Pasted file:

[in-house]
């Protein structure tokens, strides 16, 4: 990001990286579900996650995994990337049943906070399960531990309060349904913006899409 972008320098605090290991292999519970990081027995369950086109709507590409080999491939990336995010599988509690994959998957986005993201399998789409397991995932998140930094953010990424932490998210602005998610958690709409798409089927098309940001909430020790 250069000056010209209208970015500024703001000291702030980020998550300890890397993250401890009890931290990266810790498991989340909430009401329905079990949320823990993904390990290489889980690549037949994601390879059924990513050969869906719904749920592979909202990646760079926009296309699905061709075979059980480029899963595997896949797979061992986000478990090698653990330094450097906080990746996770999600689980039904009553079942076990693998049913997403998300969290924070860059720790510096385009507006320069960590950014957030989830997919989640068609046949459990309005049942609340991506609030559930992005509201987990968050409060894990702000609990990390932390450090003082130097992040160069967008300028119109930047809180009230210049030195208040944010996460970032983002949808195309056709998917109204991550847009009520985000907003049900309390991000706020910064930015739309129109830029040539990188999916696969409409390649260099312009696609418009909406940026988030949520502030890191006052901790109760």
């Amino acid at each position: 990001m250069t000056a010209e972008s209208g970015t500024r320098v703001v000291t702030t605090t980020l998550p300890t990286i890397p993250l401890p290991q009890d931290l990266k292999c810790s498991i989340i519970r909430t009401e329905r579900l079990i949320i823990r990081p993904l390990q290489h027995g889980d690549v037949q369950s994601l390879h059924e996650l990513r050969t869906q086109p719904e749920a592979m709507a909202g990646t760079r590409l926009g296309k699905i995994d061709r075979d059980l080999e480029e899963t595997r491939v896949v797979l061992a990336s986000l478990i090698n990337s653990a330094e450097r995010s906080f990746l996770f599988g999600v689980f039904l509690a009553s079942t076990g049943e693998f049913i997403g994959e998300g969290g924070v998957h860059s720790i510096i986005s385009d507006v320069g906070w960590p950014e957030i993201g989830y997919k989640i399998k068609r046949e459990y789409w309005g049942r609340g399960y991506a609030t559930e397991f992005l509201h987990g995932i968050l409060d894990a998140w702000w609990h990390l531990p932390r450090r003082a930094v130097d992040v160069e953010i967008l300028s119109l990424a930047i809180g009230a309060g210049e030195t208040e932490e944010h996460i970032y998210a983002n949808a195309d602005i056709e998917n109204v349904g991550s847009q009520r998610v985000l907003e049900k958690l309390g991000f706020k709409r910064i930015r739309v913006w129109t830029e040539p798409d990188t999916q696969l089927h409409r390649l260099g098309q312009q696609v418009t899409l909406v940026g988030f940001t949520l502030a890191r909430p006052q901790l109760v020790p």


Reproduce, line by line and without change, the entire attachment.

[in-house]
């Protein structure tokens, strides 16, 4: 990001990286579900996650995994990337049943906070399960531990309060349904913006899409 972008320098605090290991292999519970990081027995369950086109709507590409080999491939990336995010599988509690994959998957986005993201399998789409397991995932998140930094953010990424932490998210602005998610958690709409798409089927098309940001909430020790 250069000056010209209208970015500024703001000291702030980020998550300890890397993250401890009890931290990266810790498991989340909430009401329905079990949320823990993904390990290489889980690549037949994601390879059924990513050969869906719904749920592979909202990646760079926009296309699905061709075979059980480029899963595997896949797979061992986000478990090698653990330094450097906080990746996770999600689980039904009553079942076990693998049913997403998300969290924070860059720790510096385009507006320069960590950014957030989830997919989640068609046949459990309005049942609340991506609030559930992005509201987990968050409060894990702000609990990390932390450090003082130097992040160069967008300028119109930047809180009230210049030195208040944010996460970032983002949808195309056709998917109204991550847009009520985000907003049900309390991000706020910064930015739309129109830029040539990188999916696969409409390649260099312009696609418009909406940026988030949520502030890191006052901790109760």
């Amino acid at each position: 990001m250069t000056a010209e972008s209208g970015t500024r320098v703001v000291t702030t605090t980020l998550p300890t990286i890397p993250l401890p290991q009890d931290l990266k292999c810790s498991i989340i519970r909430t009401e329905r579900l079990i949320i823990r990081p993904l390990q290489h027995g889980d690549v037949q369950s994601l390879h059924e996650l990513r050969t869906q086109p719904e749920a592979m709507a909202g990646t760079r590409l926009g296309k699905i995994d061709r075979d059980l080999e480029e899963t595997r491939v896949v797979l061992a990336s986000l478990i090698n990337s653990a330094e450097r995010s906080f990746l996770f599988g999600v689980f039904l509690a009553s079942t076990g049943e693998f049913i997403g994959e998300g969290g924070v998957h860059s720790i510096i986005s385009d507006v320069g906070w960590p950014e957030i993201g989830y997919k989640i399998k068609r046949e459990y789409w309005g049942r609340g399960y991506a609030t559930e397991f992005l509201h987990g995932i968050l409060d894990a998140w702000w609990h990390l531990p932390r450090r003082a930094v130097d992040v160069e953010i967008l300028s119109l990424a930047i809180g009230a309060g210049e030195t208040e932490e944010h996460i970032y998210a983002n949808a195309d602005i056709e998917n109204v349904g991550s847009q009520r998610v985000l907003e049900k958690l309390g991000f706020k709409r910064i930015r739309v913006w129109t830029e040539p798409d990188t999916q696969l089927h409409r390649l260099g098309q312009q696609v418009t899409l909406v940026g988030f940001t949520l502030a890191r909430p006052q901790l109760v020790p």